A blast from the retro past, the band that made a name for itself with catchy jam band style beats and funky mod fashion will take the stage at 8 p.m. Friday.
Ready to rock, the B-52s will undoubtedly sing their lyrically witty hits that span the band’s more than 30-year career such as 1979’s “Rock Lobster,” 1999’s “Love Shack ’99” and 2008’s “Funplex.”
With more than eight studio albums under their belts, it would be hard to believe that the B-52s’ band members — drummer Keith Strickland accompanied by singers who play multiple instruments, Cindy Wilson, Fred Schneider and Kate Pierson — believed in future success when they first played together at a Valentine’s Day gig in 1977 in Athens, Georgia.
After signing with Warner Bros. in 1979, the B-52s hit the mainstream airwaves with catchy songs composed on funky guitar riffs, danceable drumbeats and cleverly disguised sarcasm in the songs’ lyrics.
The band’s current tour is in support if its 2008 album “Funplex,” which according to the B-52s’ Web site is the band’s first album of the new century. Not bad considering the title single rocketed to No. 14 on the U.S. dance charts within weeks of its March 2008 release.
As for the album, “Funplex” has hit the Billboard charts with impressive standings at No. 4 on the alternative charts, No. 5 rock album and No. 11 on the digital albums and Billboard Top 200 charts for April 2008.
“I had been listening to a lot of electronic dance music and early rock and roll,” Strickland said on the band’s Web site. “I was inspired to use those two aesthetics together with our own sound to write some shameless dance-floor party music.”
Strickland, who writes most of the B-52s’ material, said he wanted to write songs that could hold their own against modern rock bands such as the Rapture, LCD Soundsystem and the Killers.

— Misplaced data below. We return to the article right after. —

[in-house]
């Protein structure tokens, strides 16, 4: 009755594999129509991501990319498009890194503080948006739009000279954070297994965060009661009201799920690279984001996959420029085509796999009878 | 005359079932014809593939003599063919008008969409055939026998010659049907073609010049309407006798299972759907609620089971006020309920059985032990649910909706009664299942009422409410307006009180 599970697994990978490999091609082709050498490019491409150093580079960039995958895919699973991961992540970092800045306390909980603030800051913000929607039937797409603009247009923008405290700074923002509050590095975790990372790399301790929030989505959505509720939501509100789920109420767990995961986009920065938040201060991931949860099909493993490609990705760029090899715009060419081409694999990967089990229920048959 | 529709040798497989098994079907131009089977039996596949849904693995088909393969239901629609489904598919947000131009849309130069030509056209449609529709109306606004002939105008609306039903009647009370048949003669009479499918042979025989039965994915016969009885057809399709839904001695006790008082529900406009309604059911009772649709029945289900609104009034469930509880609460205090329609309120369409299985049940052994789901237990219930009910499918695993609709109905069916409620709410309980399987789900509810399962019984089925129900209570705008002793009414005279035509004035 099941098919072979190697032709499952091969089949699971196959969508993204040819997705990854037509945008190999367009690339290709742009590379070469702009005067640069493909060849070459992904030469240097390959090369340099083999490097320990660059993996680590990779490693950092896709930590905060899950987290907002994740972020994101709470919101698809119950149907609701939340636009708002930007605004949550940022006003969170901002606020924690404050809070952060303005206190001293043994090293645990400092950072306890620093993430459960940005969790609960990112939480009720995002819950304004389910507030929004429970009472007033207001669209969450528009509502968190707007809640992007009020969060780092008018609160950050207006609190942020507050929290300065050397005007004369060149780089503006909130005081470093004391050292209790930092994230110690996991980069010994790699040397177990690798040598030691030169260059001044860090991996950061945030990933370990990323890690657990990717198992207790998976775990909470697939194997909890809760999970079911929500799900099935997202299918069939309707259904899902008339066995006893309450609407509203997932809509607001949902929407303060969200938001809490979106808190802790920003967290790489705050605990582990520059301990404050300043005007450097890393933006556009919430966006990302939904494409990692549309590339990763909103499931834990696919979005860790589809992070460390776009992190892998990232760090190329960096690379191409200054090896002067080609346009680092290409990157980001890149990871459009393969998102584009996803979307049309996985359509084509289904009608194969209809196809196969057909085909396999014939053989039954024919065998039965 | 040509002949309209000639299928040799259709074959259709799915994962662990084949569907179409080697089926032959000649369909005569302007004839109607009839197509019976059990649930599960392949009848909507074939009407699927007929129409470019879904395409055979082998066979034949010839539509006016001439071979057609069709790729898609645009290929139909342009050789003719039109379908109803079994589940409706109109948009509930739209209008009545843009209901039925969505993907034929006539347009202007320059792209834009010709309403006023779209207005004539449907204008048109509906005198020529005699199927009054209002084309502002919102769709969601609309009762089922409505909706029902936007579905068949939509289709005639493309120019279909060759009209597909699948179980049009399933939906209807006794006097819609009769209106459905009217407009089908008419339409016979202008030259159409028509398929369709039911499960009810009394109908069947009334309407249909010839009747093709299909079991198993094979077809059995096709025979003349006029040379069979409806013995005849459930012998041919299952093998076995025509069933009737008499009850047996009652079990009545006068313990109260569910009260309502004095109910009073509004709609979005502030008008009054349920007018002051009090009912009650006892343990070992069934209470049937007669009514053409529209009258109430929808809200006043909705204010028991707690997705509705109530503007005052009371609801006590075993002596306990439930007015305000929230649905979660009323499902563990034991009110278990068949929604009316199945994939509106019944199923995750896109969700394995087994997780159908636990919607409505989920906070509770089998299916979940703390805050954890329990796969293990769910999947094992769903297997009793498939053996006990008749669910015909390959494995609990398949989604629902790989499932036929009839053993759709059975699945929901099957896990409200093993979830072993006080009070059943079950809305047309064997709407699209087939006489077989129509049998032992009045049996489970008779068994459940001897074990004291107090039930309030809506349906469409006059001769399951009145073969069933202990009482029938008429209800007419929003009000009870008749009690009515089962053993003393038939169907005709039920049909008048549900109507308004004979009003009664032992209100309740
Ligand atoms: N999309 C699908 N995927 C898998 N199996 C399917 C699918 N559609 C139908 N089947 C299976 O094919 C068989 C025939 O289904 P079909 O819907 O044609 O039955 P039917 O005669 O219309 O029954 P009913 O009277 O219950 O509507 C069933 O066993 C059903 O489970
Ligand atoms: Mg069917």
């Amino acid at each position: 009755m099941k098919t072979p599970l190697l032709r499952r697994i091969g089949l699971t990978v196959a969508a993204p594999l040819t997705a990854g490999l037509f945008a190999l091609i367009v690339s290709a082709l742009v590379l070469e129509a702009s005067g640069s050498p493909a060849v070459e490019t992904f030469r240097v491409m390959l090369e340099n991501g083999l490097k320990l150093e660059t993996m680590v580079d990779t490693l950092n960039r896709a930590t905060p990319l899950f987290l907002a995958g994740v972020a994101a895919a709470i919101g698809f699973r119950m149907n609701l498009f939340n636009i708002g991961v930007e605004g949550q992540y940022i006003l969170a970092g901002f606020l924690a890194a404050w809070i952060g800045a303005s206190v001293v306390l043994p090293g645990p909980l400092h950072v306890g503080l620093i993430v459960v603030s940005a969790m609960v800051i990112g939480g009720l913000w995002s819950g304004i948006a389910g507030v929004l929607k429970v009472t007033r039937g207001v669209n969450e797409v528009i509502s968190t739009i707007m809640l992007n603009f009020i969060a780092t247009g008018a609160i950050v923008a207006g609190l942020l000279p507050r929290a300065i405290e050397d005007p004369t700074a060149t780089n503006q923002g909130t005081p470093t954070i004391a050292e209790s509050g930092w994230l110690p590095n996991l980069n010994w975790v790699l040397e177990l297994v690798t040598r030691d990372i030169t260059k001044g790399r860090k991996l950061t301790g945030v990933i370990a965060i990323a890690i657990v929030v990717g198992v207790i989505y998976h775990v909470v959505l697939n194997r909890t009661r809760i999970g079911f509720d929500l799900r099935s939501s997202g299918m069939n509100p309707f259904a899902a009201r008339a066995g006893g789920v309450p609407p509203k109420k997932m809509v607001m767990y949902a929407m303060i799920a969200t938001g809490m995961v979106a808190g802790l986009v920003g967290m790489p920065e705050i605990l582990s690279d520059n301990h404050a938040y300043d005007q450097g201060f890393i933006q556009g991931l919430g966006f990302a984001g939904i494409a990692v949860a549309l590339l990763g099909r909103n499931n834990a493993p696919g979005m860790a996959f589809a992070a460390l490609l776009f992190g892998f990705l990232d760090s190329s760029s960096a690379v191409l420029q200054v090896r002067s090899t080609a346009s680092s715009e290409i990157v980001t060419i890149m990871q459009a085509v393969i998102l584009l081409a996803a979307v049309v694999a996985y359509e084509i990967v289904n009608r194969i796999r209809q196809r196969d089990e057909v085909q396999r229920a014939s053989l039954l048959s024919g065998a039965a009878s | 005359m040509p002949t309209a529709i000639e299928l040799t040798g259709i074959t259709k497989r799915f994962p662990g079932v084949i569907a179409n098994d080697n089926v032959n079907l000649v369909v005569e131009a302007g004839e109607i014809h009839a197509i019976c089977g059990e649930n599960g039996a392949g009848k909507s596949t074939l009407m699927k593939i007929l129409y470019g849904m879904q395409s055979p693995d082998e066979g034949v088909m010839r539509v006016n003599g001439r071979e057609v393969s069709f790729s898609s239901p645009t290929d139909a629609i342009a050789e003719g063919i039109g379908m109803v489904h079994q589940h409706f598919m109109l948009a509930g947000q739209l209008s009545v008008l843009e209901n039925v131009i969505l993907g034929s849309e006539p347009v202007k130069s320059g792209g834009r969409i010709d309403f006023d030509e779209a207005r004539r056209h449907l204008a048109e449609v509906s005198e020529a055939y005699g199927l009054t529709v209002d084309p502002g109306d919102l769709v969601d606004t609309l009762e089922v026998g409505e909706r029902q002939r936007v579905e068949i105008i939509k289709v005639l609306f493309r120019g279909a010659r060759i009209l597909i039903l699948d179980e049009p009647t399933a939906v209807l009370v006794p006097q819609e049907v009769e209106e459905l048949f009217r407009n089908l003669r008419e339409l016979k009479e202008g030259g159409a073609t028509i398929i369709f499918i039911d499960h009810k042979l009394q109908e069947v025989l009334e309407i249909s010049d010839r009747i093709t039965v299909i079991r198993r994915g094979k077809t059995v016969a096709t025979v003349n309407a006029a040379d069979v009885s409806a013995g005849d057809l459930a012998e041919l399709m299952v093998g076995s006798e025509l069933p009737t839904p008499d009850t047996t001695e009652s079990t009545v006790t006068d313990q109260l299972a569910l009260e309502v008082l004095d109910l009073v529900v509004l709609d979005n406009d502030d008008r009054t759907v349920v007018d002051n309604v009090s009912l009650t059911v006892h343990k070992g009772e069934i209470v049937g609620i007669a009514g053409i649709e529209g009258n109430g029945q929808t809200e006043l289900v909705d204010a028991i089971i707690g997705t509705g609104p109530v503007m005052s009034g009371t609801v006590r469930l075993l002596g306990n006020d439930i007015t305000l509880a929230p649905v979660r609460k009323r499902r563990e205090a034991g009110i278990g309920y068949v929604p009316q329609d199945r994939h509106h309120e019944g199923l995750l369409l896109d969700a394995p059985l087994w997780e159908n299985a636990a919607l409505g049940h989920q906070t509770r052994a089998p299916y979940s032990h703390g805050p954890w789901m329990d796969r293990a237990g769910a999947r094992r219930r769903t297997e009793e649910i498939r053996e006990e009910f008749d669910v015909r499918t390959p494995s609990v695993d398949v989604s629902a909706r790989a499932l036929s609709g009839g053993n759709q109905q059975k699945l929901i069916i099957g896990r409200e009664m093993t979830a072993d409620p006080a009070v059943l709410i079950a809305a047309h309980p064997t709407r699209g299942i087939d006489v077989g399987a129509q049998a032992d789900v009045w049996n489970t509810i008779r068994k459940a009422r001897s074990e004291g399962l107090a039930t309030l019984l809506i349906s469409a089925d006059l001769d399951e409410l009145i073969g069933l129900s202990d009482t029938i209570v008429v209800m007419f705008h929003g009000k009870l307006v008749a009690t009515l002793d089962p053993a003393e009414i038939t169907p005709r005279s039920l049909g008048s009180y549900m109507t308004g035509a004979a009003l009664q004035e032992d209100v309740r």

“I’m trying to convey a feeling when I write,” Strickland said. “I like to think of my instrumentals as landscapes. The chord changes, rhythms and sound quality of the instruments are all aspects of sonic space, which is designed for Cindy, Fred and Kate to step into. I want them to feel inspired by the music and expand on that feeling with their melodies and lyrics.
“Little did I know that with our new sounds they were going to get all sexy,” Strickland added.
This unintentional collaboration of feelings and musical melodies has created a sound that has been able to carry the B-52s through the decades down the road of success, even if Wilson and Pierson are walking that road in white knee-high patent leather go-go boots.
“Most people could not do this,” Wilson said on www.theb52s.com. “What we’re trying to do is rare, but it works out. And you get a song that is multi-faceted and has different senses of humor and has depth to it.”
The B-52s history and song-writing ability will have fans singing along and dancing in the Celebrity Showroom at the Nugget on Friday night. The show starts at 8 p.m. Tickets are $79 and can be purchased by calling 356-3300, (800) 648-1177 or by visiting www.janugget.com.
For more information about the B-52s or to hear some of the band’s music, visit www.theb52s.com or www.myspace.com/